Johnson: There was a bit of a dust up in the backline with Wally and Schwartz, then [we] got a hold of young Brad Green. At that point it was like, "we're here to play. We're not going to lose this one." He set the tone early, Wally, in the way we were going to play.

Lucas: We set a standard, set a scene for the game. The longer a team hangs around the more confident they can get.

Edwards: I think it was two teams that were not evenly matched. The Michael Long-Troy Simmonds incident, even though it was a pretty crude bump, it signalled to Melbourne, we were the stronger side and we are going to crush you.

Heffernan: Early on David Neitz took a mark early on Fletch and missed. I think that was a big thing. There was that bit of unknown about Melbourne. I think by quarter time we started to influence the game. The die was cast by then.

Barnard: I started on the bench. I came on halfway through the second quarter. And I go to centre half forward. One day I dreamt standing in the middle of the MCG on Grand Final day. There was a realisation for me when I first ran out there. The adrenaline was just enormous.

Fletcher: Half way through the third quarter, I remember a few of the boys saying we should really try and enjoy the last quarter-and-a-half as they felt we had the game won. I remember relaxing a little bit and letting that feeling sink in and when I say feeling, it was the feeling of '99, the feeling of pre-season, and it was 30 minutes of football knowing that you are relaxing in a game and it's the ultimate.

Misiti: The game was over by three-quarter time. After the huddle we go back out. We're walking back to the centre circle, I looked around at my teammates and they've got these big smiles on their faces, knowing we're half-an-hour from the siren going and we can really celebrate. That was probably the highlight of that day for me.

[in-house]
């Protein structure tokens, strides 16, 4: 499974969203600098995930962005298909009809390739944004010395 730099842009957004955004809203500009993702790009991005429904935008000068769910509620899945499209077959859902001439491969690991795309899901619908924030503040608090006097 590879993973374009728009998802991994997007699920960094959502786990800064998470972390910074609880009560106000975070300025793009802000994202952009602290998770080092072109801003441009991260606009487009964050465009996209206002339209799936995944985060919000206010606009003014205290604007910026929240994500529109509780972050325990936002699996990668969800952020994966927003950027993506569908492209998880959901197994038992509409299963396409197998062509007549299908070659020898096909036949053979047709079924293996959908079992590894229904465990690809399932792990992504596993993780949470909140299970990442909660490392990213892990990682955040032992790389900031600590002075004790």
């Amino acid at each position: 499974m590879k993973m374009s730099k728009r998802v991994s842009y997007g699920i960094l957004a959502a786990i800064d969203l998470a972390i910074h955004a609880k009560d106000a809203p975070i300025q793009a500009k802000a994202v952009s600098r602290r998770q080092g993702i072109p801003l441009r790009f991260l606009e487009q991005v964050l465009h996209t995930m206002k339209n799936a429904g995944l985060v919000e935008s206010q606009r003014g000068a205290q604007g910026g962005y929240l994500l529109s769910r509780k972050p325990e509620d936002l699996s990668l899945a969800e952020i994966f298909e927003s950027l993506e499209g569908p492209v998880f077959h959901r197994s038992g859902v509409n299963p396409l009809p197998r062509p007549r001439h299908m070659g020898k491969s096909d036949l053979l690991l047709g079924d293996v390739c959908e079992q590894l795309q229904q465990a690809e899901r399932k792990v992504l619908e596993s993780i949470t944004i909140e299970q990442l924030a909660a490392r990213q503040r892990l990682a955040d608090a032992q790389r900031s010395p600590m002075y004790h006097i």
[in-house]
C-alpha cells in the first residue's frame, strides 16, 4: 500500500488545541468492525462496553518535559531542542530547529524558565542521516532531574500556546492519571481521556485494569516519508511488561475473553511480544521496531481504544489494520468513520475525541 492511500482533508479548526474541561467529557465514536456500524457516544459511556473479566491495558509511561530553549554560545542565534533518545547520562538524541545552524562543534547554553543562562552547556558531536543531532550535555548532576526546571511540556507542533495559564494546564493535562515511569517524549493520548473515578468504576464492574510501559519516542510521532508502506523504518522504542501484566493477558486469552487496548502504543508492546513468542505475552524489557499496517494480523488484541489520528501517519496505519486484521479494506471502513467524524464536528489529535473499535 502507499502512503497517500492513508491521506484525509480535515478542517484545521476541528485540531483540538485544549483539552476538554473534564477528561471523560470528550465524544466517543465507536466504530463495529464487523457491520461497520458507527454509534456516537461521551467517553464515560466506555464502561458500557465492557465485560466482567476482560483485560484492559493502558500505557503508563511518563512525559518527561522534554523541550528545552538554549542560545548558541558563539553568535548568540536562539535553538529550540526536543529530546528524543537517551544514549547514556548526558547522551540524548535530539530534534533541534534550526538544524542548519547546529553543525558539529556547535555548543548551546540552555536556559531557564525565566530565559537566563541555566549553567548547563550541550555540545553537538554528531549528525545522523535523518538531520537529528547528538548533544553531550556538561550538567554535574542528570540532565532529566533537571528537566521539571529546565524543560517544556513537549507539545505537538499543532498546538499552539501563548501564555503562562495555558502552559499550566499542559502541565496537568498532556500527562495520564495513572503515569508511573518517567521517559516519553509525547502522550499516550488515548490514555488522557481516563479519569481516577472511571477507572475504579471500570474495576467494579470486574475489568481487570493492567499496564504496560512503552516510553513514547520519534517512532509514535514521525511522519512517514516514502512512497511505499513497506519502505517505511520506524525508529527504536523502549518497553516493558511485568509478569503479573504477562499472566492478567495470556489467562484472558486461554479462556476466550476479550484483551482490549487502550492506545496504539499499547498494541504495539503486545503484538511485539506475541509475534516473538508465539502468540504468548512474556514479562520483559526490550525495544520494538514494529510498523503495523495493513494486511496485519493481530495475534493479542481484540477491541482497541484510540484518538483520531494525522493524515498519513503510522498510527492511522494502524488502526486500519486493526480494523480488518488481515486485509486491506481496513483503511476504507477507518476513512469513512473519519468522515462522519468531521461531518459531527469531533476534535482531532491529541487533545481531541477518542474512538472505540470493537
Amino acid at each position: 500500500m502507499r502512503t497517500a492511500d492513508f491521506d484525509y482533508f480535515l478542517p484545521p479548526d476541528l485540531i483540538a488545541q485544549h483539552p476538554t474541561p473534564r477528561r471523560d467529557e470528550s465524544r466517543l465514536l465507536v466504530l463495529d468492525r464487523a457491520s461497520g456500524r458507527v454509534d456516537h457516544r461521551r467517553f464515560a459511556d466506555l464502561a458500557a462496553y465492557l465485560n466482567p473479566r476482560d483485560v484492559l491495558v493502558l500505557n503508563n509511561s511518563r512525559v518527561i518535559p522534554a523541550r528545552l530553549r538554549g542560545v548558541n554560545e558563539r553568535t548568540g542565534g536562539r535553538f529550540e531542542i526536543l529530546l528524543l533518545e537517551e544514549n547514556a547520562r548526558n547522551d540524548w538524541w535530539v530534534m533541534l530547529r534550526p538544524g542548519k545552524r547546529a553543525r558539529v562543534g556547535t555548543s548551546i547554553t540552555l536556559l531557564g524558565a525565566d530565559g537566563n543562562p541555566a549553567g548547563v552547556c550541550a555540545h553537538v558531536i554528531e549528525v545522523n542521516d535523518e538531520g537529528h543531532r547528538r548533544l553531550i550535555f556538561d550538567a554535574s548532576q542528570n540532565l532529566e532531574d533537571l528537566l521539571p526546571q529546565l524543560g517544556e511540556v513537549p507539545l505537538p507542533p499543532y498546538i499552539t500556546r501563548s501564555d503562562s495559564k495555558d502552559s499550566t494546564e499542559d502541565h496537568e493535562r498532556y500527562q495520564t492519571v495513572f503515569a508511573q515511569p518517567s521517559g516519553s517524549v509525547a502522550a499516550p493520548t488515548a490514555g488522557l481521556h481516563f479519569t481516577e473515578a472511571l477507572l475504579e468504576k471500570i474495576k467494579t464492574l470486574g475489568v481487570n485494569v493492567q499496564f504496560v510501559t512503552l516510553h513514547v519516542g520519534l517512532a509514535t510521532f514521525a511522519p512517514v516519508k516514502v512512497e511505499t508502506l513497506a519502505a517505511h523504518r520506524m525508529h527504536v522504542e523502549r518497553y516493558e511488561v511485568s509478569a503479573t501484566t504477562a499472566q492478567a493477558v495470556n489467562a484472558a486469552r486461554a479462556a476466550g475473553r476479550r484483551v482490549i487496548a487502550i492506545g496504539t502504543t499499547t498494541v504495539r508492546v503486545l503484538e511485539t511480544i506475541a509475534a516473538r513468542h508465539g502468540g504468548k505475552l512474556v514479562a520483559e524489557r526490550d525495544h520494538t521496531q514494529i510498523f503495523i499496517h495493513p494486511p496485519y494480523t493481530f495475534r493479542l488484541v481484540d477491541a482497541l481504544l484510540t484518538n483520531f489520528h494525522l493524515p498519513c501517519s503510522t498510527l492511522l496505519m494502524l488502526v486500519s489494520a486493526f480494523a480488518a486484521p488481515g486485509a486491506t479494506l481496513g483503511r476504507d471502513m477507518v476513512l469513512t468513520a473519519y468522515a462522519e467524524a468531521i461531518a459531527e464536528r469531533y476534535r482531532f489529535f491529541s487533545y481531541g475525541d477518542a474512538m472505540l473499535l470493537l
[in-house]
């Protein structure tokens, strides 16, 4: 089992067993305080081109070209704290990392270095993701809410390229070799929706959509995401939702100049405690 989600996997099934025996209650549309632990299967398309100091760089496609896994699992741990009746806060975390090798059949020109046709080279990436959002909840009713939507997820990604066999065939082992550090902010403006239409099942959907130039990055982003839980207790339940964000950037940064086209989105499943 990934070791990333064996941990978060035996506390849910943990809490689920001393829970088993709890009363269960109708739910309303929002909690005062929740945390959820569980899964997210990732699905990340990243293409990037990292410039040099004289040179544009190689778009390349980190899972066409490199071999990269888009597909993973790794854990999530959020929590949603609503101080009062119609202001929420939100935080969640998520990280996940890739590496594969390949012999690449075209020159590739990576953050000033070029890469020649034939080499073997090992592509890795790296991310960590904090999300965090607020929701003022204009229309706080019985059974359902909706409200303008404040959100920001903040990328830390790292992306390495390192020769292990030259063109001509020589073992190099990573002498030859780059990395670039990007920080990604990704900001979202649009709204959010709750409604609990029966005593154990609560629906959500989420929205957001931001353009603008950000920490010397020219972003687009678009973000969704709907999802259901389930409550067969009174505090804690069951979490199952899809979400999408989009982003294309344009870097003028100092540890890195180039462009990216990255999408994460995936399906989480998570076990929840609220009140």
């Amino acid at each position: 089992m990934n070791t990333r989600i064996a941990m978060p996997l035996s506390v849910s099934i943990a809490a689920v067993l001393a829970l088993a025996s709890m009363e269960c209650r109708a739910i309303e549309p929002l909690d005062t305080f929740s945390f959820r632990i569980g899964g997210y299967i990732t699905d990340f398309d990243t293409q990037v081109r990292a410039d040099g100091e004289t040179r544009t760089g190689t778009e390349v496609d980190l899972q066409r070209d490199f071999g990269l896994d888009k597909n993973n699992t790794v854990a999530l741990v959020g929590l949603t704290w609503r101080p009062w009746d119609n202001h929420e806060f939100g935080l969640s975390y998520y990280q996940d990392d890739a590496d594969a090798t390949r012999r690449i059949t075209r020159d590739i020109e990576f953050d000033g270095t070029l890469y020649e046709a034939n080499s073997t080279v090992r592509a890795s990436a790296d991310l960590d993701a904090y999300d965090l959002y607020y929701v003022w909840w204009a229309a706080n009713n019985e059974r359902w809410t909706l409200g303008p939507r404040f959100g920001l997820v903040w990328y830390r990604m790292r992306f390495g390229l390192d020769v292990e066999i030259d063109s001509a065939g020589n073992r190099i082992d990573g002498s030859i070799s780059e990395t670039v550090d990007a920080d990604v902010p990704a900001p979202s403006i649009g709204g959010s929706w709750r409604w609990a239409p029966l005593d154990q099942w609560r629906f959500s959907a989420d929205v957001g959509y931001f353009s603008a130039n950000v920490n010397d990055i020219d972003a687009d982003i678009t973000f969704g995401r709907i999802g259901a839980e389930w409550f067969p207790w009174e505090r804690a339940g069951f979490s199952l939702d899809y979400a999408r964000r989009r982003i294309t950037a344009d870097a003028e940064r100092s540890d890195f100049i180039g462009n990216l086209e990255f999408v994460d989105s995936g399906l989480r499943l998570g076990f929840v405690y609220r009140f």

John McGrath, 'The Age', columnist: The cruel reality is that the Demons were never really in the hunt against the slickest, most aggressive team in the competition.

Barnard: I remember in the fourth quarter when we knew we'd got it, Hirdy turned to me and said, 'how do you feel about being a premiership player?" We won. And the euphoria that comes after that was mind blowing.

Caracella: In the last quarter when the game was over I remember running around looking at the crowd and seeing people cry. I probably realised then what football meant to people. That was a special thing.

Shaw: To watch them play it was like watching perfection. And they did it with ruthless, focused efficiency. Too tough for too long.

Wellman: I remember a couple of late goals. I think Boris (Darren Bewick) kicked one. And Barney (Paul Barnard). That's when I thought, 'geez, we've got this game'. It's all a bit of a blur in some ways. Then we belted out the song. I don't think we sang the song for 10 weeks. I think we sang it about 15 times in a row.